# Dice

*see Dice at Schools Wikipedia*

**Dice** (the plural of the word *die*, probably from the Latin *dare*: to give) are, in general, small polyhedral objects with the faces marked with numbers or other symbols, thrown in order to choose one of the faces randomly. The most common dice are small cubess 1-2 cm across, whose faces are numbered from one to six (usually by patterns of dots, with opposite sides totalling seven, and numbers 1, 2 and 3 set in counterclockwise direction).

In Unicode, the faces of common cubical dice are ⚀ ⚁ ⚂ ⚃ ⚄ ⚅

Dice are thrown to provide (supposedly uniformly distributed) random numbers for gambling and other games (and thus are a type of hardware random number generator).

Dice are thrown, singly or in groups, from the hand or from a cup or box designed for the purpose, onto a flat surface. The face of each die that is uppermost when it comes to rest provides the value of the throw. A typical dice game today is craps, wherein two dice are thrown at a time, and wagers are made on the total value of up-facing spots on the two dice. They are also frequently used to randomize allowable moves in board games such as Backgammon.

"Loaded" or "gaffed" dice can be made in many ways to cheat at such games. Weights can be added, or some edges made round while others are sharp, or some faces made slightly off-square, to make some outcomes more likely than would be predicted by pure chance. Dice used in casinos are often transparent to make loading more difficult.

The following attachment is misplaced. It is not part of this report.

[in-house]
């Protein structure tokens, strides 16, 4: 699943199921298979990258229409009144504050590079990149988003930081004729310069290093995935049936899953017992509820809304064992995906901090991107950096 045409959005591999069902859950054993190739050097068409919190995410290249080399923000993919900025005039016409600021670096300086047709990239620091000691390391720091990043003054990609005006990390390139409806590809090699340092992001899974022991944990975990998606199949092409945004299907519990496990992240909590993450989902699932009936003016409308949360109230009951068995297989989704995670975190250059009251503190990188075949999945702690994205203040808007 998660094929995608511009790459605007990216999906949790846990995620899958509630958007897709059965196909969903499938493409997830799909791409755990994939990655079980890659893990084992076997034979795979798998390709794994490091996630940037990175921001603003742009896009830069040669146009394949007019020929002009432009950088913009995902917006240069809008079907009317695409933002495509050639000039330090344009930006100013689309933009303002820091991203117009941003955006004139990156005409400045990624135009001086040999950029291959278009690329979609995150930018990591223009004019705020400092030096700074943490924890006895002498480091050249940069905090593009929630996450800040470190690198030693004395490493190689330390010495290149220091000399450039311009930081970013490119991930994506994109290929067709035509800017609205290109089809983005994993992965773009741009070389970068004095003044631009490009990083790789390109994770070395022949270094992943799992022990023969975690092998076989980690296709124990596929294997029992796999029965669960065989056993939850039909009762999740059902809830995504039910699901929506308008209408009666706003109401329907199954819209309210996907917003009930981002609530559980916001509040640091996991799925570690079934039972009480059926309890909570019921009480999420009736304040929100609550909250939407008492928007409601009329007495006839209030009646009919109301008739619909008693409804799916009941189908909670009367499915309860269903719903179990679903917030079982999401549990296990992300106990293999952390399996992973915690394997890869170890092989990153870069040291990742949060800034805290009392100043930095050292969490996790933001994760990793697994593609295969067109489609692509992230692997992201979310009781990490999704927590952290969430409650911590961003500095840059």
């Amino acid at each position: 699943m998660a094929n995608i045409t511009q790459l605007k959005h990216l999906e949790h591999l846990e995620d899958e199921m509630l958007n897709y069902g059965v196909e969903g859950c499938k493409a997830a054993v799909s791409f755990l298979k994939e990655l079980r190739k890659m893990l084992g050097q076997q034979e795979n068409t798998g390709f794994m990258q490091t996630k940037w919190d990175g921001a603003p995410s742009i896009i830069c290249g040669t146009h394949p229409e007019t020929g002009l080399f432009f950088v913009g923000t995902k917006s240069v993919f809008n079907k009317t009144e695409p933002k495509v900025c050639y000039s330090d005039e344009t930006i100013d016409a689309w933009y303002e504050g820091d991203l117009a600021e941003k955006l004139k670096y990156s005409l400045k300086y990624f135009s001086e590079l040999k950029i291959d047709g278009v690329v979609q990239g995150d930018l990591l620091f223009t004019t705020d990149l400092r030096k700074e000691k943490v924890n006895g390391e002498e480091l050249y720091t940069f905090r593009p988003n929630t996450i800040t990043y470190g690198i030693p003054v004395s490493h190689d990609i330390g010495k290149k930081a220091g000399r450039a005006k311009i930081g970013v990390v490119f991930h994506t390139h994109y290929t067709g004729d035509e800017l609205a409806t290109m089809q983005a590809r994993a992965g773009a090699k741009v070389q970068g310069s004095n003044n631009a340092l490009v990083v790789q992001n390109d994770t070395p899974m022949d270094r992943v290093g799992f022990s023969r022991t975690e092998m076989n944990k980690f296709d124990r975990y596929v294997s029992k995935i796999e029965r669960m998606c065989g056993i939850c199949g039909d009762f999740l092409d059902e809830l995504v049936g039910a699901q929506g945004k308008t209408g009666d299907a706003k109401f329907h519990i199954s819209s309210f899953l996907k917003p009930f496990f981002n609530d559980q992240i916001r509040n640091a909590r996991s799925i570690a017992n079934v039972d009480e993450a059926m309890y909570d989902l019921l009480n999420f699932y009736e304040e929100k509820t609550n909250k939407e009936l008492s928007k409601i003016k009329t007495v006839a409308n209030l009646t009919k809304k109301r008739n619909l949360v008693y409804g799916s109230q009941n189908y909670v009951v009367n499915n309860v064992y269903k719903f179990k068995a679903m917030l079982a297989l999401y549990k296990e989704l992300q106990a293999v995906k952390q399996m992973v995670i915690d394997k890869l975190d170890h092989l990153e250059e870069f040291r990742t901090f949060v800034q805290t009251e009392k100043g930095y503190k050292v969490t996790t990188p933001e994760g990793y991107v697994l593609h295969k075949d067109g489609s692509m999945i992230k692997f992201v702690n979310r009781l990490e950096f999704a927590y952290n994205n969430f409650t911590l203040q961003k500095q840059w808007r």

In cooking, **to dice** means *to chop into small cubes*, in allusion to the dice used in games.

Table of contents |

2 Other kinds of dice 3 References 4 External links |

## History

Dice probably evolved from knucklebones, which are approximately tetrahedral. Even today, dice are sometimes colloquially referred to as "bones". Ivory, bone, wood, metal, and stone materials have been commonly used, though the use of plastics is now nearly universal. It is almost impossible to trace clearly the development of dice as distinguished from knucklebones, on account of the confusing of the two games by the ancient writers. It is certain, however, that both were played in times antecedent to those of which we possess any written records.

The fact that dice have been used throughout the Orient from time immemorial, as has been proved by excavations from ancient tombs, seems to point clearly to an Asiatic origin. Dicing is mentioned as an Indian game in the Rig-veda. In its primitive form knucklebones was essentially a game of skill played by women and children. In a derivative form of knucklebones, the four sides of the bones received different values and were counted as with modern dice. Gambling with three or sometimes two dice was a very popular form of amusement in Greece, especially with the upper classes, and was an almost invariable accompaniment to banquets (symposium).

The Romans were passionate gamblers, especially in the luxurious days of the Roman Empire, and dicing was a favourite form, though it was forbidden except during the Saturnalia. Horace derided the youth of the period, who wasted his time amid the dangers of dicing instead of taming his charger and giving himself up to the hardships of the chase. Throwing dice for money was the cause of many special laws in Rome. One of these stated that no suit could be brought by a person who allowed gambling in his house, even if he had been cheated or assaulted. Professional gamblers were common, and some of their loaded dice are preserved in museums. The common public-houses were the resorts of gamblers, and a fresco is extant showing two quarrelling dicers being ejected by the indignant host.